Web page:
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Open Source Geospatial Laboratory: Fostering Open Source Research

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Taking Open Source Technology to the next stage

The University of South-Hampton, considered to be one of the leading research universities in UK has established an Open Source Geospatial Laboratory.

I am sure this space is going to keep all Open Source GEO enthusiasts interested. I wasn’t able to find a link where we could register ourselves as volunteers though. Considering the fact that its an Open Source Lab, that day cant be far away. Until then, we just have to wait in excitement.

Capture

Exciting times for open source enthusiasts.

The lab will engage in open source research and development for geospatial software and tools besides contributing to development of open source standards.

The laboratory is one of the members of a worldwide network developed under the auspices of the ICA-OSGeo Memorandum of Understanding (MoU).

The Lab is currently working on 25 projects including development for the Ordinance Survey, Space – Time specific population modelling and more. There’s the link to view the complete list and descriptions. Besides development of applications and software, the lab also offers professional courses and training.

In the current environment where the commercial GEO software are limited in their functionality and vision, it is really exciting to see a dedicated lab to foster and develop new open source software that will help undertake advanced research and analysis.

 

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Latest updated to Google Earth Brings Leap Motion Support And Several Other Cool Features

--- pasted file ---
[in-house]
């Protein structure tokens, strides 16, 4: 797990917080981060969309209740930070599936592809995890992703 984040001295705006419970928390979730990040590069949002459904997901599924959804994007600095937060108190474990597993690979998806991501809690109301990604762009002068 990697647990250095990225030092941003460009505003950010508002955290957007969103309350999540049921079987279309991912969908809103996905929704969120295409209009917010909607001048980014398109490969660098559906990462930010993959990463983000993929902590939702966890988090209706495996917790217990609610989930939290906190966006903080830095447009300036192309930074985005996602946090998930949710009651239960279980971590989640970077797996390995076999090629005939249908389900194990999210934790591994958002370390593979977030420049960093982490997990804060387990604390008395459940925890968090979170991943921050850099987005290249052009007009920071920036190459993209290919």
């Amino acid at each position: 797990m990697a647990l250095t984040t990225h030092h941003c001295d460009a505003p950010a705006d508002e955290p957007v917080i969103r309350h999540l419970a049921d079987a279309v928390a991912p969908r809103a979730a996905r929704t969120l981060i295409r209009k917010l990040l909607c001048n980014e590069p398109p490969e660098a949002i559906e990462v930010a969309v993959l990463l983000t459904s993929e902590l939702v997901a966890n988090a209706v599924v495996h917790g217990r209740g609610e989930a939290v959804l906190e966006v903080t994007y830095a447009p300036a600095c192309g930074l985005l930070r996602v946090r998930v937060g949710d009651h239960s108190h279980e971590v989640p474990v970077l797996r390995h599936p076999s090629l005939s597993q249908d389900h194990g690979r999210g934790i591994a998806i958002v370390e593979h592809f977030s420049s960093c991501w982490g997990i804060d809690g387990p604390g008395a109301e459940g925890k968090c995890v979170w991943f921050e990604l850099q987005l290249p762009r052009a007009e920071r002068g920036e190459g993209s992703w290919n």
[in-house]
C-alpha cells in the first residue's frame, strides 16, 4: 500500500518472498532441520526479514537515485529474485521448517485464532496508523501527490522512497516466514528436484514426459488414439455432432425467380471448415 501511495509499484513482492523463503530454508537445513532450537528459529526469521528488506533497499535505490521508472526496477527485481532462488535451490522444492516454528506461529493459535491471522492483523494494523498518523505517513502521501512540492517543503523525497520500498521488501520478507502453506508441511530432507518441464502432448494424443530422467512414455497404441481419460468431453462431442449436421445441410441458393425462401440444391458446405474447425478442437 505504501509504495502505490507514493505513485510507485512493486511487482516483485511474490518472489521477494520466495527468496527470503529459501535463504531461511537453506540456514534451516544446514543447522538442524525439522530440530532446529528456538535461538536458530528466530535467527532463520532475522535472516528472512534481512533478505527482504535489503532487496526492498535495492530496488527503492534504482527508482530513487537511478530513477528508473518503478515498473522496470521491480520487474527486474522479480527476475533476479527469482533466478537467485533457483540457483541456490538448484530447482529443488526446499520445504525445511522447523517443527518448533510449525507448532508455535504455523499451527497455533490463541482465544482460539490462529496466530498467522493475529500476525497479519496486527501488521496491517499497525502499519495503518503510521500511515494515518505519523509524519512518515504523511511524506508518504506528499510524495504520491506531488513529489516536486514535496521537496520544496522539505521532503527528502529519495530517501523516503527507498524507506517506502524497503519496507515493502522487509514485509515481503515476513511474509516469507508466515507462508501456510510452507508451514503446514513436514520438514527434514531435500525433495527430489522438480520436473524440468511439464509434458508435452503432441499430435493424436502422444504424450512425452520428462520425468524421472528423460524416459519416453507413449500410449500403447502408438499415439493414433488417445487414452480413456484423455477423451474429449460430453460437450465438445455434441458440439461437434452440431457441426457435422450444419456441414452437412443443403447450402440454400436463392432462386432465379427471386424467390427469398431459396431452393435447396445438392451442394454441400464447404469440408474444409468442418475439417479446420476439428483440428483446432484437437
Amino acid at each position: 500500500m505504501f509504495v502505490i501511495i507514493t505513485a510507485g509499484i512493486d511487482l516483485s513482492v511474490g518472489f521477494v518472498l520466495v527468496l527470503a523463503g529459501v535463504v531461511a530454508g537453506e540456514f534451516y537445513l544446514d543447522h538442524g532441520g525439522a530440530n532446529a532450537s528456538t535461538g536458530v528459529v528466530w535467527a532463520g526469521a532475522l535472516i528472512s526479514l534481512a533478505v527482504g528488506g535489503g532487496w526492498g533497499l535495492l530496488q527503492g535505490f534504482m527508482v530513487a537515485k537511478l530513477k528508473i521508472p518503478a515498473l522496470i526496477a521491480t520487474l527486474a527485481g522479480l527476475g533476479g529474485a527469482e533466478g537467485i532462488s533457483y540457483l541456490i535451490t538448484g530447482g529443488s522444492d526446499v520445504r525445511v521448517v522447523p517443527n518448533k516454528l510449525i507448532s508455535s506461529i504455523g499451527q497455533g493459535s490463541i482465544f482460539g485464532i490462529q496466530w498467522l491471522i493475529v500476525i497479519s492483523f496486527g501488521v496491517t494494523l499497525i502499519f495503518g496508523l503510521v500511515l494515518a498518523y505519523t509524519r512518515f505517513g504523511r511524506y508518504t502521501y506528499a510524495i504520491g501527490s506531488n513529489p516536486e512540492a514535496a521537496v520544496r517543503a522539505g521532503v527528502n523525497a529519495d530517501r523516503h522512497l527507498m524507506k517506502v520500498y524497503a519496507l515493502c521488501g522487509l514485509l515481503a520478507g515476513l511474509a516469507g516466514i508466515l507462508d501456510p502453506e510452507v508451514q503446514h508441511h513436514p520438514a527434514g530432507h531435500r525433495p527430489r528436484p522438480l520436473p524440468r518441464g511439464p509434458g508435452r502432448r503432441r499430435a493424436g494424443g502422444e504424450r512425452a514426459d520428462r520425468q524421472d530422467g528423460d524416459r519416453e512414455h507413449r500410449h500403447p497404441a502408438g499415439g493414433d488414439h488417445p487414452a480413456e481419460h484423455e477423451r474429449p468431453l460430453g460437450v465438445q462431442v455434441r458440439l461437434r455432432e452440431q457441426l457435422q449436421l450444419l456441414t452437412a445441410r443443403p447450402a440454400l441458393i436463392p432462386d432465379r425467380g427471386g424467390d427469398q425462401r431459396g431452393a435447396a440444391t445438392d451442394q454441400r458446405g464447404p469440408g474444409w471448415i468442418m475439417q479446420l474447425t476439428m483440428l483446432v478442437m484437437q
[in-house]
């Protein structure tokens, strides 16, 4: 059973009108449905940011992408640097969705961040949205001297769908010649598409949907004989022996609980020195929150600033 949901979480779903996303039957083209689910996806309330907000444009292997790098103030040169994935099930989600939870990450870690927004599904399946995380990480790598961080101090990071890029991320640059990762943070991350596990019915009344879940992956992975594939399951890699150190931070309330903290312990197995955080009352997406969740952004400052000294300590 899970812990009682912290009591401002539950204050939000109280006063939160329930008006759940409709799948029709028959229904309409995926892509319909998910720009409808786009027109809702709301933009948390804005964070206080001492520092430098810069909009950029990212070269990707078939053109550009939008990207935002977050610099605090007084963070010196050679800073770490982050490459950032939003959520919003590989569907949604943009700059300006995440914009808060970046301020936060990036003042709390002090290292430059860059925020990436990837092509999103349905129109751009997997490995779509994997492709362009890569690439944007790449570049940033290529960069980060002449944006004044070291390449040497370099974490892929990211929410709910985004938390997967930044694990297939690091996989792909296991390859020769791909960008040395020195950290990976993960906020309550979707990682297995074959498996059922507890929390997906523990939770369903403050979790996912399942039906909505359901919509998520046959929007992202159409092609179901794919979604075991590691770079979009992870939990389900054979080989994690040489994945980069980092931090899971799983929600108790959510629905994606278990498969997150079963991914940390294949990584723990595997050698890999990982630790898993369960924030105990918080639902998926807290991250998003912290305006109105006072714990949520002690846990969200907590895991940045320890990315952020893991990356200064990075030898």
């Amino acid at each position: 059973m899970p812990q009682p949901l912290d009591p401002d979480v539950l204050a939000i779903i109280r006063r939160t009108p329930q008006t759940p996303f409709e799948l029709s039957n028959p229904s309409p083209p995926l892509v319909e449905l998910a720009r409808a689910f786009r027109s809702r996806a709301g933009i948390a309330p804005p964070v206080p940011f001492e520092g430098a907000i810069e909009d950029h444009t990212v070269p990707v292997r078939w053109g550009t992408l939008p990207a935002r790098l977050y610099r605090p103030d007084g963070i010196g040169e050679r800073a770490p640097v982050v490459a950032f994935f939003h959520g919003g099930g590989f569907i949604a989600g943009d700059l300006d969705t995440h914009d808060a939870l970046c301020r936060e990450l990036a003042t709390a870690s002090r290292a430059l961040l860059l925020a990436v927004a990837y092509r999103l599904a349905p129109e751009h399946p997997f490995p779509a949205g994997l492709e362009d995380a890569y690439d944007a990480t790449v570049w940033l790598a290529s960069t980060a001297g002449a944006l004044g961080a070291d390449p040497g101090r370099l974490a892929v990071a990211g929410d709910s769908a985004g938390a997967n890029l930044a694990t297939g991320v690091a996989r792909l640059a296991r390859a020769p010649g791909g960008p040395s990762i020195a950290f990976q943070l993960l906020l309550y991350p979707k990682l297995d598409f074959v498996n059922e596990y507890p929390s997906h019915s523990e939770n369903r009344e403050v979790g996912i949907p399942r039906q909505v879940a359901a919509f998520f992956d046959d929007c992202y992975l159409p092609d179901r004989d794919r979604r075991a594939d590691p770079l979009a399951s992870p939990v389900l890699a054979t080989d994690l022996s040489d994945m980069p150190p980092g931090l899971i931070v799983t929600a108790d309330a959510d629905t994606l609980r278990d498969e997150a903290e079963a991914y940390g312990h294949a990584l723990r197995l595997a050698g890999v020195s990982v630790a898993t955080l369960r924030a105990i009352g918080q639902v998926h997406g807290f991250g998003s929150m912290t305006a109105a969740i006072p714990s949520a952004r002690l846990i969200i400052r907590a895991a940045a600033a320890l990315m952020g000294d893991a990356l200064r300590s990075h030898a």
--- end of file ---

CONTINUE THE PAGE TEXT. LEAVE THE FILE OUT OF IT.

The latest update to Google Earth is offering several cool features. The first one is native control for Leap Motion – gesture controller shipping in a few days. The other cool stuff will make it possible to create really photo-realistic visualizations with starry sky and the new experimental “photo-realistic atmosphere” option, which will be also possible to print with enhanced options.

Leap Motion is San Francisco-based startup which created a gesture-control system that measures users’ movements to an accuracy of a hundredth of a millimeter, as some call it “Kinect on steroids”. It gained a lot of attention in the industry and many software and hardware providers decided to work with it. Check out how cool it work with Google Earth:

The other cool update is “photo-realistic atmosphere” feature. The new feature is still being tested and may be a bit buggy, but can be enabled on your computer right now if you go to [Tools] –> [Options] –> “Use photorealistic atmosphere rendering“. If you’re lucky you’ll be able to capture view like that one:

atmosphere

What’s cool about Google Earth team is that they’re still trying to more and more to make the software more user-friendly and more natural in term of how you use it. They’ve just added support for new Wii U and now also Leap Motion. Great work!

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